A Statement of Work (SOW) is a project management document which describes the work that is required of an external contractor, vendor, or supplier. It can either be included within the contract documents or simply be a reference for the project management team.
Also called Terms of Reference, the more generic Statement of Work is used by the Project Management Body of Knowledge (PMBOK) to refer to the technical work description for a component of a project. The Request for Proposals (RFP), Request for Quotation (RFQ), and Invitation to Tender (all equivalent) include the SOW, but add to it the non-technical stuff: Bid submission instructions, general specifications, insurance requirements, and so on.
In large organizations, the technical department that manages the work writes the Statement of Work, and the procurement department writes the RFP/RFQ/Invitation to Tender.
A Statement of Work contains the following parts:
- Coordination requirements
- Laws, regulations, and standards
- Resources provided
The most foundational part of a Statement of Work is the tasks that the vendor is to perform. Usually this is included in list form, itemizing the tasks to ensure a comprehensive list of project work.
The task list is taken from the project scope statement. If you don’t have one of those, you can itemize the work step by step to ensure all the tasks are listed.
Statements of Work sometimes, but not always, become part of the contract with an external vendor/subcontractor. If this is the case, it is important to be comprehensive. If even one thing is misunderstood the contractor may have grounds for requesting additional funds for work that is outside of the contract. It may seem hyper fussy at times, but there is a reason lawyers write pages of stuff to try to cover every remote possibility that could ever occur. There is simply no quicker way to resolve a conflict than to have the solution in the contract.
Although the word Deliverables is not in the english dictionary (any that I’ve seen), and MS Word underlines it as a spelling mistake, it is very much in the the dictionary of project management. A deliverable is anything that must be ‘delivered’ to the client, customer, or owner. This can be a tangible item like a vehicle, or an electronic submission like a report, or even just a data set. It can also be a service, for example a training course.
These deliverables must be specified in the Statement of Work. If you can’t readily define what the vendor needs to provide you, then the project scope needs to be reconsidered and the deliverables further refined. Likewise, if you are a contractor reading a Statement of Work that doesn’t strongly define its deliverables, you should ask for clarification.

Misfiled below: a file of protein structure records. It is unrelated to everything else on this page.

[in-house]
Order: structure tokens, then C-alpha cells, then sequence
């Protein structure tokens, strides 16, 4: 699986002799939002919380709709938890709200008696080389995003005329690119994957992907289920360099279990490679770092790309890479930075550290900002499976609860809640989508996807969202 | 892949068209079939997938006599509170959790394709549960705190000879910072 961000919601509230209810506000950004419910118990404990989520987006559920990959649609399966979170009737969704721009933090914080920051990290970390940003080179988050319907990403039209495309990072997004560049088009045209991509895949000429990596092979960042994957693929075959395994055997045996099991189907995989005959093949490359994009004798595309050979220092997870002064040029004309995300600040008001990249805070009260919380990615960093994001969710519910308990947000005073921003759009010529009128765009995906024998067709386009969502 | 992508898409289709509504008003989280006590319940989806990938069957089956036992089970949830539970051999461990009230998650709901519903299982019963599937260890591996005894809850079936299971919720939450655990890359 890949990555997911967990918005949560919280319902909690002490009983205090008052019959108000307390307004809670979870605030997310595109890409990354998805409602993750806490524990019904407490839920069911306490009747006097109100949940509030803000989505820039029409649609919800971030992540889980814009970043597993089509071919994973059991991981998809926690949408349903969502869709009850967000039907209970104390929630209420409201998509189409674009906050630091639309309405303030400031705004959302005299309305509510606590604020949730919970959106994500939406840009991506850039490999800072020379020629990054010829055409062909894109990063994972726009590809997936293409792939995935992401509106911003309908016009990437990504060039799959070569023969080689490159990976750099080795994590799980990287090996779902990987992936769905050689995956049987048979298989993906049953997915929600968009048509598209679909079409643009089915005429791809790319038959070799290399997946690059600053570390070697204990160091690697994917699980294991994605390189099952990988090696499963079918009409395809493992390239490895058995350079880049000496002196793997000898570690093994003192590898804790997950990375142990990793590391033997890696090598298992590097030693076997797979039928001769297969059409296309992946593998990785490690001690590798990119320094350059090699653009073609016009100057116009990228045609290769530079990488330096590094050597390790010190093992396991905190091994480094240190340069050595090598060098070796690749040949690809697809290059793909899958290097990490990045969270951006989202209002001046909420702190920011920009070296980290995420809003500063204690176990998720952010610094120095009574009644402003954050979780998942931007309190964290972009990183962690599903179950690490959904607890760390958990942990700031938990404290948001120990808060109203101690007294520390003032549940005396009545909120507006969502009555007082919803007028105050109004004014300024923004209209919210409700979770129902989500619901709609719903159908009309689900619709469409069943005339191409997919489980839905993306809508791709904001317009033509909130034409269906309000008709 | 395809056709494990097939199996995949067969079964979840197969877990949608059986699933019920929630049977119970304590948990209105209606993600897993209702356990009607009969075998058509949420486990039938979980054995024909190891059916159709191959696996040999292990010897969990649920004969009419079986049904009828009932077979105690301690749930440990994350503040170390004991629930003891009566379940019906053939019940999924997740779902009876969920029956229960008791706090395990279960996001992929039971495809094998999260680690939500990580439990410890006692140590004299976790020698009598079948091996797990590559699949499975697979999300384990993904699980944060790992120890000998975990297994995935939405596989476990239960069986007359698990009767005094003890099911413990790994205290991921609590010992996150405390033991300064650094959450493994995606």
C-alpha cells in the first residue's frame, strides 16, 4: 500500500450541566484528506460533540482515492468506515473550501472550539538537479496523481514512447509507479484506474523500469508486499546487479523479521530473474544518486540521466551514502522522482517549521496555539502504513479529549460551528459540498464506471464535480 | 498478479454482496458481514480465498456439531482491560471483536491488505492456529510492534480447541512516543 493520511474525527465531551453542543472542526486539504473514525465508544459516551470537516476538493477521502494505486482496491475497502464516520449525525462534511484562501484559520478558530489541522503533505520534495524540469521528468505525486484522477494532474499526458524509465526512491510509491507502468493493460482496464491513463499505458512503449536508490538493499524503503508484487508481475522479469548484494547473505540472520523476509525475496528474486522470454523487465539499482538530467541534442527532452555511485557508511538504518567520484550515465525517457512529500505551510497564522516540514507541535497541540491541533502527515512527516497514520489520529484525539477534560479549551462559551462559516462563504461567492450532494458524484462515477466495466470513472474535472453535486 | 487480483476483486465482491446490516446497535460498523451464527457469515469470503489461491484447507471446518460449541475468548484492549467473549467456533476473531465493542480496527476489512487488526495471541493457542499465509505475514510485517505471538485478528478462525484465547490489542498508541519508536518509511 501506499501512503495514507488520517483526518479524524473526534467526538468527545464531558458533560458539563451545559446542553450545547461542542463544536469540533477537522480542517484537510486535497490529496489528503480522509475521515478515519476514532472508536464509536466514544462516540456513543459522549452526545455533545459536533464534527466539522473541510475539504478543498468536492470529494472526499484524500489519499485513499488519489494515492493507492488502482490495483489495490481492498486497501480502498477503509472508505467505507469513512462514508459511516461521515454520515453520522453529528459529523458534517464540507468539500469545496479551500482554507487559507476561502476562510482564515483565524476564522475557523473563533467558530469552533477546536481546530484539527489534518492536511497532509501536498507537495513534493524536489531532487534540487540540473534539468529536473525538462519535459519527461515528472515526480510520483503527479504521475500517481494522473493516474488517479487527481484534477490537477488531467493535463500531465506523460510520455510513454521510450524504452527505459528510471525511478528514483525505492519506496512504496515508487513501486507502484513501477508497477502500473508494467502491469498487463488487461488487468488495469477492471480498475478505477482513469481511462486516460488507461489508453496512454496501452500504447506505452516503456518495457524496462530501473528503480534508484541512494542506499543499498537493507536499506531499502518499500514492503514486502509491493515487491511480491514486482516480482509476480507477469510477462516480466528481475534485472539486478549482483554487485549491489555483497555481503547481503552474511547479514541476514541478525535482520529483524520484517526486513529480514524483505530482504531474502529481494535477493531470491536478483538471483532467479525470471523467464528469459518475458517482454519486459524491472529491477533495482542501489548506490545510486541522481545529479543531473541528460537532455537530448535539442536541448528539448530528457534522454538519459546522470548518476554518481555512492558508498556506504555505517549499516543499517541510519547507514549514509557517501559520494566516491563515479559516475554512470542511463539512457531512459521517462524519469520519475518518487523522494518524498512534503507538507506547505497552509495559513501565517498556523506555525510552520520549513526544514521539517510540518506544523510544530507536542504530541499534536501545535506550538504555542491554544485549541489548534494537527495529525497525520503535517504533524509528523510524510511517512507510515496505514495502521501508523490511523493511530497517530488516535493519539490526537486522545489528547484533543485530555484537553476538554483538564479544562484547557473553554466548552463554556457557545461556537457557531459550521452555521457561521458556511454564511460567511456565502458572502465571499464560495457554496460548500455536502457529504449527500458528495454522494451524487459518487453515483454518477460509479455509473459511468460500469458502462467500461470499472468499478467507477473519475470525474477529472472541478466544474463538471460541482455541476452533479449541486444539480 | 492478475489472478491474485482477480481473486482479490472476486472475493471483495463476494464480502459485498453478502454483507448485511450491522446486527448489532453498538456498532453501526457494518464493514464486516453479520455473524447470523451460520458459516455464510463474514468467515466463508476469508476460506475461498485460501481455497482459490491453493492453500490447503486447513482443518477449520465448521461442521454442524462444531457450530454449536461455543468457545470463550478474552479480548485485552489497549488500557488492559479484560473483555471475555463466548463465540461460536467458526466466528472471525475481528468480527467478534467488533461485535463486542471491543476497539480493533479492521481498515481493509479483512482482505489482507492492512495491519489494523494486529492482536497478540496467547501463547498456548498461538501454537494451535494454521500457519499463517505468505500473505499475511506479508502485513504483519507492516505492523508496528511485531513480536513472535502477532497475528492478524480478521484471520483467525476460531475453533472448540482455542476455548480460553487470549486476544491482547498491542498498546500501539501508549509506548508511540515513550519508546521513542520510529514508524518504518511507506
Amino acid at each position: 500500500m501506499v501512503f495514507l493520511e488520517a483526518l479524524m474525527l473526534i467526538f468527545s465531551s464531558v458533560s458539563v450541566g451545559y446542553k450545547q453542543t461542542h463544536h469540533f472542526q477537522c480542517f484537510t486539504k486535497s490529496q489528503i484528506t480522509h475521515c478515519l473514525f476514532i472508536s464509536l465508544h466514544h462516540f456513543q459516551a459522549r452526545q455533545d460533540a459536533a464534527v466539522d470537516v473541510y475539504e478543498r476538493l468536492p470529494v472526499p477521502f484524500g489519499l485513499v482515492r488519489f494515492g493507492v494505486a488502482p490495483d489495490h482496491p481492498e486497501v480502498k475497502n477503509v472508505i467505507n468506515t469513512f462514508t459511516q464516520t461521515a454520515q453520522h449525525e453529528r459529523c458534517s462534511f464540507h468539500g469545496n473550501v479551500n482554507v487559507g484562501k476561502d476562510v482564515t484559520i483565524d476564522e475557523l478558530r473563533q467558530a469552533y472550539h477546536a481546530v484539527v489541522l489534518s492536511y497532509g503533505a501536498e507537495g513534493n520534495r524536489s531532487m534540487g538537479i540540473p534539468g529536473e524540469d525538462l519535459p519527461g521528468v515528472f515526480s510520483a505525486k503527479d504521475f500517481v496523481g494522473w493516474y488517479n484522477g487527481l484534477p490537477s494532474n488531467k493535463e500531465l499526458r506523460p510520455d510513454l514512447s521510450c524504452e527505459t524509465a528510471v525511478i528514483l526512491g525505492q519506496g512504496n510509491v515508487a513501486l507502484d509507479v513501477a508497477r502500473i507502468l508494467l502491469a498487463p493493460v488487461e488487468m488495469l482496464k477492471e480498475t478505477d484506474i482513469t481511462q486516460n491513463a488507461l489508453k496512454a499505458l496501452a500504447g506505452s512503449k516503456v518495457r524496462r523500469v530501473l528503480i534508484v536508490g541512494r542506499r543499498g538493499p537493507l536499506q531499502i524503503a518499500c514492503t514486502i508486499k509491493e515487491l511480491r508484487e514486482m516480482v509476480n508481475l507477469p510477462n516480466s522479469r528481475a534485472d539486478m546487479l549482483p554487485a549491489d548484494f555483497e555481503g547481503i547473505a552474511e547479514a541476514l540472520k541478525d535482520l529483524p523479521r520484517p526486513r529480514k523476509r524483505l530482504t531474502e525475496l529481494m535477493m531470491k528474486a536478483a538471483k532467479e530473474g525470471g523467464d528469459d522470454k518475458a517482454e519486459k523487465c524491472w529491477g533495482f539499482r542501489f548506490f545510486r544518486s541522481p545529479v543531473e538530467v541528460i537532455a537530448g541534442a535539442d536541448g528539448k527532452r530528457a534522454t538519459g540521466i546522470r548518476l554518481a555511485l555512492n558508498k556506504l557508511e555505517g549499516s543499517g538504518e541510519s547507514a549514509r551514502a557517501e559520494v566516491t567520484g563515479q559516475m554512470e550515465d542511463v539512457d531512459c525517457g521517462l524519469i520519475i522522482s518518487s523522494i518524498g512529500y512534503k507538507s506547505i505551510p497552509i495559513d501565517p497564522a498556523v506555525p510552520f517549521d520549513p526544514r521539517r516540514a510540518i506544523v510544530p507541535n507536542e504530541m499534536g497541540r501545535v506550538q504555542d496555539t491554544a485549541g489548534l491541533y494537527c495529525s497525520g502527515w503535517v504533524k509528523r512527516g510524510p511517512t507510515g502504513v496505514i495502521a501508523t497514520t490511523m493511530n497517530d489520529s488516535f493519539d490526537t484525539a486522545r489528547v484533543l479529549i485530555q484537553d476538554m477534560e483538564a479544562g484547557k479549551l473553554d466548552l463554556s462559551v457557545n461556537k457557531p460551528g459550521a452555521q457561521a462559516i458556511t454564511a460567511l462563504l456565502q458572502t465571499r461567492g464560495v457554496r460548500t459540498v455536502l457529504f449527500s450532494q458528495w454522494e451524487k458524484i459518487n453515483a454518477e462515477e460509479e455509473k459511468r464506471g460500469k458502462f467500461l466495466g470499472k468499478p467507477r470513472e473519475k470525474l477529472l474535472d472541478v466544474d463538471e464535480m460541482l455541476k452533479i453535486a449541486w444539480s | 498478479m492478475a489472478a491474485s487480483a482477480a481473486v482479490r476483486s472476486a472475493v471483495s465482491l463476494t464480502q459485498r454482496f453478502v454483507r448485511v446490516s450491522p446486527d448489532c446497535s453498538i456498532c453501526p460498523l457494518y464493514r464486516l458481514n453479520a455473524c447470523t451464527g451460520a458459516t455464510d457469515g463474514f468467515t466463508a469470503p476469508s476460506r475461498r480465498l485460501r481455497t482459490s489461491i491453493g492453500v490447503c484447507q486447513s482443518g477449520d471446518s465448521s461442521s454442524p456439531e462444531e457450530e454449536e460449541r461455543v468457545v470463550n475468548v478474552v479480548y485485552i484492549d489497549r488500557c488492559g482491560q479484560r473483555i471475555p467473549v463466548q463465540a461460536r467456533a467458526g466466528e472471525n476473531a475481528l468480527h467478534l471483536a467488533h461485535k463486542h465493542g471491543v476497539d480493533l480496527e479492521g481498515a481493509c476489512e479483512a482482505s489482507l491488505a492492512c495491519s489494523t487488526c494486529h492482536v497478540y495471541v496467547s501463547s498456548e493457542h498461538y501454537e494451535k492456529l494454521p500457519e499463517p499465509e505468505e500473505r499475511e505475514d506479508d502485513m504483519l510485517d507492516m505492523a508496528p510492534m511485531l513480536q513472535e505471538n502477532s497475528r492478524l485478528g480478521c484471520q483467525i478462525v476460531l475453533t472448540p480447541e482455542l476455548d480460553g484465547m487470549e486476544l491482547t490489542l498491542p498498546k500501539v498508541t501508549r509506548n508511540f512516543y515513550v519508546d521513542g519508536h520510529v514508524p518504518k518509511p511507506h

Virtually every project has a schedule as a major requirement. Since a project is defined as a temporary endeavor with a defined beginning and end, the timing of that end point is usually a major consideration in project success.
Because of the critical nature of this item, the specification of project milestones and completion dates is usually a good idea within the Statement of Work. Likewise, a definitive contract completion date is much better than a range, or a flexible date.
The tasks and deliverables define the work that must be completed, but usually projects don’t exist in a bubble. There are often other stakeholders or third parties that must be coordinated with or kept informed. Sometimes there is data that must be shared, or services that must be provided, to someone within the organization in order to perform the work.
Specifying these coordination requirements within the Statement of Work ensures that there are no bottlenecks to performing the work that lead to potential claims for extra work (money) that is outside the contract. In most jurisdictions, reasonable notification of impediments to carrying out a contract is a legal requirement enforceable by law.
Laws, Regulations, and Standards
Few projects these days are not directly impacted by government legislation. Environmental and safety regulations have gotten more stringent every year for many years. Whether environmental, safety related, employment based, or any other area, the work detailed in the Statement of Work often must satisfy legal requirements, which often requires resources that have budget and schedule implications.
Likewise, the work usually must conform to standards. Engineering, municipal government, environmental, or other stakeholder standards must be followed when performing the work. These standards should be specified within the Statement of Work to ensure the contractors know what is expected of them.
Often the project must provide resources to the contractors to enable them to perform the work. This can include data, equipment, or facilities. Data sets can introduce efficiencies in the performance of the work, and equipment and facilities can reduce the cost of the work. Any items that will be provided to the contractor should be specified so that there is no confusion.
In the Project Management Body of Knowledge (PMBOK Guide), a Statement of Work is defined as:
- A narrative description of products, services, or results to be delivered by the project.
It is a major portion of the Project Procurement Management knowledge area.
It is one of the major outputs of the Plan Procurement Management process.